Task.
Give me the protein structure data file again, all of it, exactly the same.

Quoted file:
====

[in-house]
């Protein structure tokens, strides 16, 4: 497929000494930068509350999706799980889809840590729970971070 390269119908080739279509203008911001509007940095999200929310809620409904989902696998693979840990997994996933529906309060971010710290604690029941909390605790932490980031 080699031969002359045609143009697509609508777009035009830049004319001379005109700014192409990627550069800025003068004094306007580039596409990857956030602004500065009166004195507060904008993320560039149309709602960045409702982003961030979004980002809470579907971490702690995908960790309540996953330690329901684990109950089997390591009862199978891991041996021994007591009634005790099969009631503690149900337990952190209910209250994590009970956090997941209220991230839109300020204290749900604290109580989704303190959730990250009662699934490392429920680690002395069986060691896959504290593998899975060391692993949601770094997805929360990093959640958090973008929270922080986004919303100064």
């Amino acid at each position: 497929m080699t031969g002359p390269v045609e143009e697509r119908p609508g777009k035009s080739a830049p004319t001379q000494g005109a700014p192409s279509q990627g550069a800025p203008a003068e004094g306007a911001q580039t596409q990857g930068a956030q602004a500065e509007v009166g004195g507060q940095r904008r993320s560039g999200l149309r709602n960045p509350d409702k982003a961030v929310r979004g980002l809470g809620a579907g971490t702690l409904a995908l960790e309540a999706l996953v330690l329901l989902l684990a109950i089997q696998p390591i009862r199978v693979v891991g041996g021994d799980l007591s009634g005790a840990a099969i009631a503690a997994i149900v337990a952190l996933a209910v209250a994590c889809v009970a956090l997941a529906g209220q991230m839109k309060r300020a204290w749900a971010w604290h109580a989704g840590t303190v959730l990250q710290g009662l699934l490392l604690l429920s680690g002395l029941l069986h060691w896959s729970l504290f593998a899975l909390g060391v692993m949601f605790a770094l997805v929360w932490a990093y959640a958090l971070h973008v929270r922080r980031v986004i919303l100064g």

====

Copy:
[in-house]
């Protein structure tokens, strides 16, 4: 497929000494930068509350999706799980889809840590729970971070 390269119908080739279509203008911001509007940095999200929310809620409904989902696998693979840990997994996933529906309060971010710290604690029941909390605790932490980031 080699031969002359045609143009697509609508777009035009830049004319001379005109700014192409990627550069800025003068004094306007580039596409990857956030602004500065009166004195507060904008993320560039149309709602960045409702982003961030979004980002809470579907971490702690995908960790309540996953330690329901684990109950089997390591009862199978891991041996021994007591009634005790099969009631503690149900337990952190209910209250994590009970956090997941209220991230839109300020204290749900604290109580989704303190959730990250009662699934490392429920680690002395069986060691896959504290593998899975060391692993949601770094997805929360990093959640958090973008929270922080986004919303100064």
């Amino acid at each position: 497929m080699t031969g002359p390269v045609e143009e697509r119908p609508g777009k035009s080739a830049p004319t001379q000494g005109a700014p192409s279509q990627g550069a800025p203008a003068e004094g306007a911001q580039t596409q990857g930068a956030q602004a500065e509007v009166g004195g507060q940095r904008r993320s560039g999200l149309r709602n960045p509350d409702k982003a961030v929310r979004g980002l809470g809620a579907g971490t702690l409904a995908l960790e309540a999706l996953v330690l329901l989902l684990a109950i089997q696998p390591i009862r199978v693979v891991g041996g021994d799980l007591s009634g005790a840990a099969i009631a503690a997994i149900v337990a952190l996933a209910v209250a994590c889809v009970a956090l997941a529906g209220q991230m839109k309060r300020a204290w749900a971010w604290h109580a989704g840590t303190v959730l990250q710290g009662l699934l490392l604690l429920s680690g002395l029941l069986h060691w896959s729970l504290f593998a899975l909390g060391v692993m949601f605790a770094l997805v929360w932490a990093y959640a958090l971070h973008v929270r922080r980031v986004i919303l100064g």